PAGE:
Kitsune America – Various Artists (Review)

Rating:

 

French record/fashion label Kitsune commemorate their 10th anniversary with a new boutique in NYC’s uber-hip NoMad district and this compilation, ‘a quirky, eclectic selection of fresh US artists.’ Previous collections from the label had featured heavyweights such as Hot Chip, Bloc Party and La Roux alongside more obscure acts. Kitsune America’s crop of artists are diverse, all dabbling in various strands of electronica, often of a euro-centric nature. Most of it seems tailor made to soundtrack a slick modern fashion emporium.  Like so much modish pop,it largely consists of music noteworthy for its restive synthesis of influences old and new rather than an enduring ability to change one’s life.

So in St. Lucia’s Before The Dive you get a Tears For Fears/Oasis singalong  peppered with Balearic  piano and a panoply of retro and cutting edge electronics.   DWNTWN‘s See My Eyes has Moroder basslines zinging through its gloomy verse/ecstatic chorus gear shift. Cascading soundscapes and a reverb-laden chanteuse make it a catwalk clone of The Knife’s left-field synth pop.  Female voices prove to be the most hypnotic.  Vampire, by sisters Frances Rose occupies a midpoint between chart-bound pop and Cat Power /Feist breathy torch song; irresistibly cheesy hooks bed-rocked by smoky late-night candour. An incantatory vocal production renders it special. Computer Magic’s Help Me is equally dynamic; 60’s girl group sass fed through a laptop-aided kaleidoscope, a kind of glo-fi Wall Of Sound. On the rockier side, Heartsrevolution’s Retrograde is pulverizing electro hardcore Riot Grrl pop-punk. Diverting for sure but the Yeah Yeah Yeahs need not be afraid.

Floor-fillers are more than adequately represented.  Lady Gaga collaborator White Shadow contributes a carnival of dance music’s history on If You Like It. On this one track there’s Nitro Deluxe/Inner City chords, Cerrone/Tom Moulton percussion n’ divas and a rave pulse. Another hall of mirrors trawl through club-land’s halcyon past is Your Body from DJ/Producer Gigamesh; a disco house fusion of aerobic chants, rising disco strings and techno squelches. Selebrities’ Regret wears  early 80’s influences a little too closely on its sleeve.  Shiny and bright modern pop values prevail throughout Kitsune America but all the genre-hopping occasionally rings hollow and sounds peculiarly one-dimensional. Like perfectly-stitched couture in search of something more substantial than a storefront mannequin to hang on.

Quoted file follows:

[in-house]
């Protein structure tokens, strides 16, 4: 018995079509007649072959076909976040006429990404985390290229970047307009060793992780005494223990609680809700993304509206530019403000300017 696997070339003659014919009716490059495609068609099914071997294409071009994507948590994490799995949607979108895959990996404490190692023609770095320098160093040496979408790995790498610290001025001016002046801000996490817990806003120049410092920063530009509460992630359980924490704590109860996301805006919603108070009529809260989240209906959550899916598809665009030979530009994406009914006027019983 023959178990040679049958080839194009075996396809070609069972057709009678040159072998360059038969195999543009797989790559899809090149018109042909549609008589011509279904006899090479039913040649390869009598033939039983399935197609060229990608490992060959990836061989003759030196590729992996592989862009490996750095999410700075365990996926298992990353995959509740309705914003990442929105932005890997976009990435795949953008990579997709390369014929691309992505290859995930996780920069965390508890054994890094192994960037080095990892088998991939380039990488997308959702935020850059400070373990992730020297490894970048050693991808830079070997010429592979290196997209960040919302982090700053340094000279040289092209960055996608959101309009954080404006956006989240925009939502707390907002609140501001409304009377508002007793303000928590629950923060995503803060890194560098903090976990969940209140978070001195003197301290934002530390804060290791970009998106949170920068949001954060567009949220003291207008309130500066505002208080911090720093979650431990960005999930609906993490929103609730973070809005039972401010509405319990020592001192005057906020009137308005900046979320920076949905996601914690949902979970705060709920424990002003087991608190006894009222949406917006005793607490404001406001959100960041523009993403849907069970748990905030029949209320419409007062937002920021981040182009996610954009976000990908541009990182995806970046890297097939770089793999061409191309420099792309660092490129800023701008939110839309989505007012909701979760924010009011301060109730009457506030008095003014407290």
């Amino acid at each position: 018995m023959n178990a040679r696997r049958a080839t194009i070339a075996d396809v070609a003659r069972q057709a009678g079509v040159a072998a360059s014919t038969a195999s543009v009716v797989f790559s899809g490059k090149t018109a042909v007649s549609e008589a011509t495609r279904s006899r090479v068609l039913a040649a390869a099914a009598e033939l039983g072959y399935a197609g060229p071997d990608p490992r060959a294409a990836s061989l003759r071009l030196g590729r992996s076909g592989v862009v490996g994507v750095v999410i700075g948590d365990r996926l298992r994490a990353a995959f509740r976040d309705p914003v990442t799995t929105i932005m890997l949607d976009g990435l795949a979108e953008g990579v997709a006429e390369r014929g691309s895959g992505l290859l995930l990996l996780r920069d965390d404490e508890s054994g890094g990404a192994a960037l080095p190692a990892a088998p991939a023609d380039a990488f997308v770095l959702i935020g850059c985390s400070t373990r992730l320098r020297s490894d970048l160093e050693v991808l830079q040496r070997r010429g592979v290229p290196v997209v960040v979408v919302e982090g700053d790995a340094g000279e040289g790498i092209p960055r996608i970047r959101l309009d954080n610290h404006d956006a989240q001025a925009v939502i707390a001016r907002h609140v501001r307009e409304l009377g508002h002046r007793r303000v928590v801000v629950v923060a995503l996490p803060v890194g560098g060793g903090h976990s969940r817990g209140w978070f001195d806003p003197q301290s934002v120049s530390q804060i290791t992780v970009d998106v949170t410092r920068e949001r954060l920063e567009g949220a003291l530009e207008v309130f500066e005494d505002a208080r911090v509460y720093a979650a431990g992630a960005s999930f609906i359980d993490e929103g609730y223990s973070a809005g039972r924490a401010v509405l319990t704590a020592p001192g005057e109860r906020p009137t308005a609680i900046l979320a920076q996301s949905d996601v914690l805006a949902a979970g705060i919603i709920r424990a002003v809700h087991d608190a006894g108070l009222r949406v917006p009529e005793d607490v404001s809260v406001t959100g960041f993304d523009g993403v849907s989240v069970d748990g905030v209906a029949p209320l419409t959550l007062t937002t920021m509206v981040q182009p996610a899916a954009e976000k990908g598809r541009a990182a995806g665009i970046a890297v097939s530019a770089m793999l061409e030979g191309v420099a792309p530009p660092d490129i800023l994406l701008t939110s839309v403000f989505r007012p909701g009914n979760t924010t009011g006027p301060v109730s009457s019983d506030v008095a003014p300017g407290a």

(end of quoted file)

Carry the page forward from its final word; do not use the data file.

But there’s a lot of fun to be had here too. OLIVER’s Walk With Me, a b-side on the duo’s Dirty Talk EP, is a thunderous slice of vintage Italo-disco, accommodating both Nile Rogers chicken scratch rhythm guitar and prog arcana in its epic sweep. Such a faithful facsimile of the genre wouldn’t be out of place on Disco Discharge’s European Connection .Perhaps the most forward thinking selection here is Giraffage’s Even Though, a glitchy pocket-symphony of pitch-shifted vocal loops, bird noise, ambient throbs and Roland percussion. It inhabits a shoegazing, chillwave R& B slow jam niche all of its own. Digital bonus track Don’t Stop Where I Crept by Dark Sister amounts to a kind of hauntological hip hop with the furtive groove, video nasty keys and rapping shrouded in an atmospheric veil of what sounds like a muffled source tape.

Kitsune America offers a stateside snapshot of a disparate musical bunch, unified by a pick and mix approach to style and glossy productions. There is a nagging sense of hipster-endorsed ephemera to much of the music here. Indeed, one wonders if these confections will last any longer than this season’s threads. Even so, it strikes plenty of sleek poses and bristles with enough inventive energy to at least offer a refreshing alternative to mainstream dance-pop’s ‘sexercise’ fodder.

Matthew Lindsay

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